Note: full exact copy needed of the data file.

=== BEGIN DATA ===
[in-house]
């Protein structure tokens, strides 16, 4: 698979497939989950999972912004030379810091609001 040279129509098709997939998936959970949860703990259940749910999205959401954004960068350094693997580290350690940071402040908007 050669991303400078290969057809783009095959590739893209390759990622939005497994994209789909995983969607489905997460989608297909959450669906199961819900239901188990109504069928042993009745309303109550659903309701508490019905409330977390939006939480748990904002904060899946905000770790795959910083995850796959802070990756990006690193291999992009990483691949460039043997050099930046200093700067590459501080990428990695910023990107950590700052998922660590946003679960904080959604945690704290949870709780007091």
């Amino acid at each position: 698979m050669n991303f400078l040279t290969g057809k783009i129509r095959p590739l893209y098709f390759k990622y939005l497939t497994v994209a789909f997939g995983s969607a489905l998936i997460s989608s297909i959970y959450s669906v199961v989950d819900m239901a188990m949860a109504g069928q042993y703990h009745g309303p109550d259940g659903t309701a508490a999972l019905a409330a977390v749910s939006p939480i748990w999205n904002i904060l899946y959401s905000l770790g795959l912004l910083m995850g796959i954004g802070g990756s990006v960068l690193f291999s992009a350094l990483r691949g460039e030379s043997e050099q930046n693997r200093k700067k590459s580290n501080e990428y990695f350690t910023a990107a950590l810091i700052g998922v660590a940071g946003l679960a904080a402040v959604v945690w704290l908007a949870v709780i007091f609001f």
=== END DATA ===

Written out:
[in-house]
């Protein structure tokens, strides 16, 4: 698979497939989950999972912004030379810091609001 040279129509098709997939998936959970949860703990259940749910999205959401954004960068350094693997580290350690940071402040908007 050669991303400078290969057809783009095959590739893209390759990622939005497994994209789909995983969607489905997460989608297909959450669906199961819900239901188990109504069928042993009745309303109550659903309701508490019905409330977390939006939480748990904002904060899946905000770790795959910083995850796959802070990756990006690193291999992009990483691949460039043997050099930046200093700067590459501080990428990695910023990107950590700052998922660590946003679960904080959604945690704290949870709780007091």
């Amino acid at each position: 698979m050669n991303f400078l040279t290969g057809k783009i129509r095959p590739l893209y098709f390759k990622y939005l497939t497994v994209a789909f997939g995983s969607a489905l998936i997460s989608s297909i959970y959450s669906v199961v989950d819900m239901a188990m949860a109504g069928q042993y703990h009745g309303p109550d259940g659903t309701a508490a999972l019905a409330a977390v749910s939006p939480i748990w999205n904002i904060l899946y959401s905000l770790g795959l912004l910083m995850g796959i954004g802070g990756s990006v960068l690193f291999s992009a350094l990483r691949g460039e030379s043997e050099q930046n693997r200093k700067k590459s580290n501080e990428y990695f350690t910023a990107a950590l810091i700052g998922v660590a940071g946003l679960a904080a402040v959604v945690w704290l908007a949870v709780i007091f609001f």